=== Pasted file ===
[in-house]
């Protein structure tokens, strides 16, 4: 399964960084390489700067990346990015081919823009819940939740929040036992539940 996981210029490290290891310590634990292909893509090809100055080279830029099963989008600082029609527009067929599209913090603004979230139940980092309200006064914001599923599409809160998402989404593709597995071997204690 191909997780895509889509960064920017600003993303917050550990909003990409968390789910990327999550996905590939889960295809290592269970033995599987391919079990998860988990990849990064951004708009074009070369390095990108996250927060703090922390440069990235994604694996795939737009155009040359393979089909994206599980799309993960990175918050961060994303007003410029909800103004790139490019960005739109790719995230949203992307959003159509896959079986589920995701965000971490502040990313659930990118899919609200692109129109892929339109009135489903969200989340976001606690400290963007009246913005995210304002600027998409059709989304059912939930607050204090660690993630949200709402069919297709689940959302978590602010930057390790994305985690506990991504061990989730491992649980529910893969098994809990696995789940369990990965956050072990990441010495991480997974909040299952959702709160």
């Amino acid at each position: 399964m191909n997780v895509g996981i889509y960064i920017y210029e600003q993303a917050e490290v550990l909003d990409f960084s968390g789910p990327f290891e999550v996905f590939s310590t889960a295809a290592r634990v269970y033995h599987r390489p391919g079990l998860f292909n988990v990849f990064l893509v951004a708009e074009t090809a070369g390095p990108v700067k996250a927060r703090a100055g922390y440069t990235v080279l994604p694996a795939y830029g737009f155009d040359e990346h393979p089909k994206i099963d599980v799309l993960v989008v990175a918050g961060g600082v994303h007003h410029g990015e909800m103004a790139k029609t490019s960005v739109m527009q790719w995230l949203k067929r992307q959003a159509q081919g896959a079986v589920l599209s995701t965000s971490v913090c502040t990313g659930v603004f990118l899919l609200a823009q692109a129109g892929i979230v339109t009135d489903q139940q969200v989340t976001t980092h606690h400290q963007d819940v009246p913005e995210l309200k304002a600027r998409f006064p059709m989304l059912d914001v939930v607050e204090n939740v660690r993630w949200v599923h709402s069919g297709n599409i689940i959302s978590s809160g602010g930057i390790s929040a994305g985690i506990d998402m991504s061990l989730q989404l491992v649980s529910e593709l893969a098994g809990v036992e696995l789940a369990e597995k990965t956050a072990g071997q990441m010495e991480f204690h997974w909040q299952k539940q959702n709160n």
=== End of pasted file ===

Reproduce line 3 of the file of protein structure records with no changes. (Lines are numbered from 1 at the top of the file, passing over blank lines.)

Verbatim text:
């Amino acid at each position: 399964m191909n997780v895509g996981i889509y960064i920017y210029e600003q993303a917050e490290v550990l909003d990409f960084s968390g789910p990327f290891e999550v996905f590939s310590t889960a295809a290592r634990v269970y033995h599987r390489p391919g079990l998860f292909n988990v990849f990064l893509v951004a708009e074009t090809a070369g390095p990108v700067k996250a927060r703090a100055g922390y440069t990235v080279l994604p694996a795939y830029g737009f155009d040359e990346h393979p089909k994206i099963d599980v799309l993960v989008v990175a918050g961060g600082v994303h007003h410029g990015e909800m103004a790139k029609t490019s960005v739109m527009q790719w995230l949203k067929r992307q959003a159509q081919g896959a079986v589920l599209s995701t965000s971490v913090c502040t990313g659930v603004f990118l899919l609200a823009q692109a129109g892929i979230v339109t009135d489903q139940q969200v989340t976001t980092h606690h400290q963007d819940v009246p913005e995210l309200k304002a600027r998409f006064p059709m989304l059912d914001v939930v607050e204090n939740v660690r993630w949200v599923h709402s069919g297709n599409i689940i959302s978590s809160g602010g930057i390790s929040a994305g985690i506990d998402m991504s061990l989730q989404l491992v649980s529910e593709l893969a098994g809990v036992e696995l789940a369990e597995k990965t956050a072990g071997q990441m010495e991480f204690h997974w909040q299952k539940q959702n709160n």